COLUMBIA, S.C. (AP) — The Republican seeking to replace Mick Mulvaney in the U.S. House said Thursday that the shooting of a congressman during a recreational baseball practice is a prime example of why more people should carry guns.
Ralph Norman, a former state lawmaker seeking to represent South Carolina’s 5th District, said that more people would have been wounded or killed if officers providing security for House Majority Whip Steve Scalise hadn’t been armed when a man opened fire Wednesday morning at a ballfield in Alexandria, Virginia.
“Absolutely,” Norman, a real estate developer and former state lawmaker, told The Associated Press, when asked if he wanted to carry a weapon if elected to the House seat. “More people ought to be armed.”
Norman, who faces off with Democrat Archie Parnell and three third-party candidates in next Tuesday’s election, said he has a concealed carry permit in South Carolina.
The shooting of Scalise and four others, including two members of the Capitol Police, has prompted a renewed conversation about gun possession, particularly among elected officials. Some congressmen have proposed allowing members to carry weapons for protection.
Firearms and other dangerous weapons are prohibited on the U.S. Capitol grounds, and the District of Columbia has otherwise strict firearms rules. In Virginia, where the shooting occurred, firearms can be openly carried without a permit, and the state issues concealed carry permits. In nearby Maryland, applicants for wear-and-carry permits are required to show “good and substantial reason” for needing a handgun’s protection, according to state police.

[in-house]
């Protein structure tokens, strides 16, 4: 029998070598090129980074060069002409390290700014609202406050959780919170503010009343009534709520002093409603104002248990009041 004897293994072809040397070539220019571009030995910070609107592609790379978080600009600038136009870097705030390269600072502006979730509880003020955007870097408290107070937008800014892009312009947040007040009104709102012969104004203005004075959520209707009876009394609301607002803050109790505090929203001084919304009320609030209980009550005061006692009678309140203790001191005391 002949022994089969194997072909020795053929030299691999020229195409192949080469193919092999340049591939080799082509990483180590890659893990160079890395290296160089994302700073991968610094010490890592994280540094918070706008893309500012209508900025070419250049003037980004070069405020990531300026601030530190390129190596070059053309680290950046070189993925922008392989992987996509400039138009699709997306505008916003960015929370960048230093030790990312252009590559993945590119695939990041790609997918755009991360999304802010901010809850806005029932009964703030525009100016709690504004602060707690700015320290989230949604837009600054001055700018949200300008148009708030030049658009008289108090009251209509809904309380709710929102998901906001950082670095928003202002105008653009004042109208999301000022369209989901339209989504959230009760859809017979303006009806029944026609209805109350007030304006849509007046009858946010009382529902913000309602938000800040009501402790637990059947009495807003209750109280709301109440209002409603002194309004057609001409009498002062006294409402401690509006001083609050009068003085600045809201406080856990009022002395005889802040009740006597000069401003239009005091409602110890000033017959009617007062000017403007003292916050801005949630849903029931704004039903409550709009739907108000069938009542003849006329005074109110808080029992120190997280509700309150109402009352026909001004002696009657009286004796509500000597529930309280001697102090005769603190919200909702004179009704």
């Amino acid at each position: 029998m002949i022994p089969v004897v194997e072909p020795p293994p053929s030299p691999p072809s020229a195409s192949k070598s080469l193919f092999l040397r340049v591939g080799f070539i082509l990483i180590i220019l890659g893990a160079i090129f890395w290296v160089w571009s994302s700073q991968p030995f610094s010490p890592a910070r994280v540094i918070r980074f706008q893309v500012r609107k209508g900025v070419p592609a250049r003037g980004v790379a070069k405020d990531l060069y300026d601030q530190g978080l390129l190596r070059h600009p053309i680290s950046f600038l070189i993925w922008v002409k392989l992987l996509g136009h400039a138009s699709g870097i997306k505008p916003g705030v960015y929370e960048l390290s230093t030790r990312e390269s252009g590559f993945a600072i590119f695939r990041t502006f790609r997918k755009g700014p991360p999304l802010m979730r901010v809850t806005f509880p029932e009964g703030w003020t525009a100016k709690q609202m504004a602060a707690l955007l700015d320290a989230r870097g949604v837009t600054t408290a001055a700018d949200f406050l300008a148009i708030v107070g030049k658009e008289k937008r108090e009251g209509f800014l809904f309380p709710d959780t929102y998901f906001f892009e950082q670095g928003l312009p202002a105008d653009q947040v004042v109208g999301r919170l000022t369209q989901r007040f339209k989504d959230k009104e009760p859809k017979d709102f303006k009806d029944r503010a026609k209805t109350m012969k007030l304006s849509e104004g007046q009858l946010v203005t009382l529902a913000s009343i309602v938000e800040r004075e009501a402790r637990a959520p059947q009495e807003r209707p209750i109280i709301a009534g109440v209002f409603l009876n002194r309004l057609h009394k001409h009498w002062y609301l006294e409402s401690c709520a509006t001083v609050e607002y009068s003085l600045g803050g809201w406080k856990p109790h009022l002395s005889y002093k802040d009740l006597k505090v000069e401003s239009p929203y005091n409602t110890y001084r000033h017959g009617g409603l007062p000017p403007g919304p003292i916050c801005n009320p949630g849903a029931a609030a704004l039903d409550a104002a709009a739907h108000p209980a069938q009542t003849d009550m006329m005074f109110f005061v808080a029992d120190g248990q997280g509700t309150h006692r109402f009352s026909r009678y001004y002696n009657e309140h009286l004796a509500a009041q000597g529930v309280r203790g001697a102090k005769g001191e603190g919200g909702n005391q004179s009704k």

For Norman, the shooting of Scalise has been a teachable moment with his campaign staffers on how to approach security issues.
“The baseball game is a poster child for what can happen at any event, any town hall,” he said. “I thank God those security guards were armed.”
Norman spoke after a forum with other candidates in Tuesday’s special election for South Carolina’s 5th District seat. Parnell said he supported the Second Amendment but wanted smarter background check procedures. That includes adding days to the window of time clerks have to do the checks, something authorities have said might have made it tougher for Charleston church shooter Dylann Roof to buy the gun he used to massacre nine people at a June 2015 Bible study.
More than just current events, though, Parnell said one of his goals in Congress would be to find a way to hold substantive conversations on divisive issues like guns.
“The tone in this country is wrong,” Parnell said during Thursday’s forum, in answering a question on gun regulation. “We cannot shout at each other.”
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